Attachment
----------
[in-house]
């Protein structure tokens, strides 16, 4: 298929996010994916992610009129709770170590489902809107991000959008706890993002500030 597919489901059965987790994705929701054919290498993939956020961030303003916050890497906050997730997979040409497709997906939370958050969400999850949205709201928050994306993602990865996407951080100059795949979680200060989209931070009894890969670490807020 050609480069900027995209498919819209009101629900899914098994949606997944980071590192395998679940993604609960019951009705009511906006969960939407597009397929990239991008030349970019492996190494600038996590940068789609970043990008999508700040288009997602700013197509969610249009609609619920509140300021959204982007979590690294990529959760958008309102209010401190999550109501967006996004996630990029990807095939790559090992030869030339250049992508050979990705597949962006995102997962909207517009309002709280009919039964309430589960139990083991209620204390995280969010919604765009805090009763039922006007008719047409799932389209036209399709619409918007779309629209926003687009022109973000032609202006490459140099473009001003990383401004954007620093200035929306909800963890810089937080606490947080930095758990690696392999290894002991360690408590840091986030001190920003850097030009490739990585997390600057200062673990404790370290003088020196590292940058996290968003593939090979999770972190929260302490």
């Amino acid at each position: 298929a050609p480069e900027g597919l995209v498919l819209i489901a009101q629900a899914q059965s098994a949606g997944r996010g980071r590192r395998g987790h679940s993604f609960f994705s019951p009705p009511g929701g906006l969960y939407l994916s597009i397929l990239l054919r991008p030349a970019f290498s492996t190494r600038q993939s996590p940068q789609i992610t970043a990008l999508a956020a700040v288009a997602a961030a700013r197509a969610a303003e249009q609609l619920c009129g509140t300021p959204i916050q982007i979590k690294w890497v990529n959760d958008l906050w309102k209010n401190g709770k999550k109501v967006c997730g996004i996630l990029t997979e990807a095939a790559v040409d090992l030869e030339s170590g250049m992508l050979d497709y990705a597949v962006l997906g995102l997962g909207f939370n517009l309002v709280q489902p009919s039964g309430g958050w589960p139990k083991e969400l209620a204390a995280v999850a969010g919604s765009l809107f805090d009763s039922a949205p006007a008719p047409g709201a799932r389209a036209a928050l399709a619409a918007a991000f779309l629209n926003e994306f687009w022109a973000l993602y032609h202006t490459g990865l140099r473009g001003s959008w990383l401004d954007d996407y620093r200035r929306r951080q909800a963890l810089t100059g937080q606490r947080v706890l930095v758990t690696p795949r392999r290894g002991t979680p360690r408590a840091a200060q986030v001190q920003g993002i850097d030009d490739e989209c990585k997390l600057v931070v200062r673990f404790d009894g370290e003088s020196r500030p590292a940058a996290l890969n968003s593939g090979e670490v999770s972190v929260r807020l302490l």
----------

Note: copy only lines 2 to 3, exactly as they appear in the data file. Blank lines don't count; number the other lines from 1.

């Protein structure tokens, strides 16, 4: 298929996010994916992610009129709770170590489902809107991000959008706890993002500030 597919489901059965987790994705929701054919290498993939956020961030303003916050890497906050997730997979040409497709997906939370958050969400999850949205709201928050994306993602990865996407951080100059795949979680200060989209931070009894890969670490807020 050609480069900027995209498919819209009101629900899914098994949606997944980071590192395998679940993604609960019951009705009511906006969960939407597009397929990239991008030349970019492996190494600038996590940068789609970043990008999508700040288009997602700013197509969610249009609609619920509140300021959204982007979590690294990529959760958008309102209010401190999550109501967006996004996630990029990807095939790559090992030869030339250049992508050979990705597949962006995102997962909207517009309002709280009919039964309430589960139990083991209620204390995280969010919604765009805090009763039922006007008719047409799932389209036209399709619409918007779309629209926003687009022109973000032609202006490459140099473009001003990383401004954007620093200035929306909800963890810089937080606490947080930095758990690696392999290894002991360690408590840091986030001190920003850097030009490739990585997390600057200062673990404790370290003088020196590292940058996290968003593939090979999770972190929260302490």
């Amino acid at each position: 298929a050609p480069e900027g597919l995209v498919l819209i489901a009101q629900a899914q059965s098994a949606g997944r996010g980071r590192r395998g987790h679940s993604f609960f994705s019951p009705p009511g929701g906006l969960y939407l994916s597009i397929l990239l054919r991008p030349a970019f290498s492996t190494r600038q993939s996590p940068q789609i992610t970043a990008l999508a956020a700040v288009a997602a961030a700013r197509a969610a303003e249009q609609l619920c009129g509140t300021p959204i916050q982007i979590k690294w890497v990529n959760d958008l906050w309102k209010n401190g709770k999550k109501v967006c997730g996004i996630l990029t997979e990807a095939a790559v040409d090992l030869e030339s170590g250049m992508l050979d497709y990705a597949v962006l997906g995102l997962g909207f939370n517009l309002v709280q489902p009919s039964g309430g958050w589960p139990k083991e969400l209620a204390a995280v999850a969010g919604s765009l809107f805090d009763s039922a949205p006007a008719p047409g709201a799932r389209a036209a928050l399709a619409a918007a991000f779309l629209n926003e994306f687009w022109a973000l993602y032609h202006t490459g990865l140099r473009g001003s959008w990383l401004d954007d996407y620093r200035r929306r951080q909800a963890l810089t100059g937080q606490r947080v706890l930095v758990t690696p795949r392999r290894g002991t979680p360690r408590a840091a200060q986030v001190q920003g993002i850097d030009d490739e989209c990585k997390l600057v931070v200062r673990f404790d009894g370290e003088s020196r500030p590292a940058a996290l890969n968003s593939g090979e670490v999770s972190v929260r807020l302490l």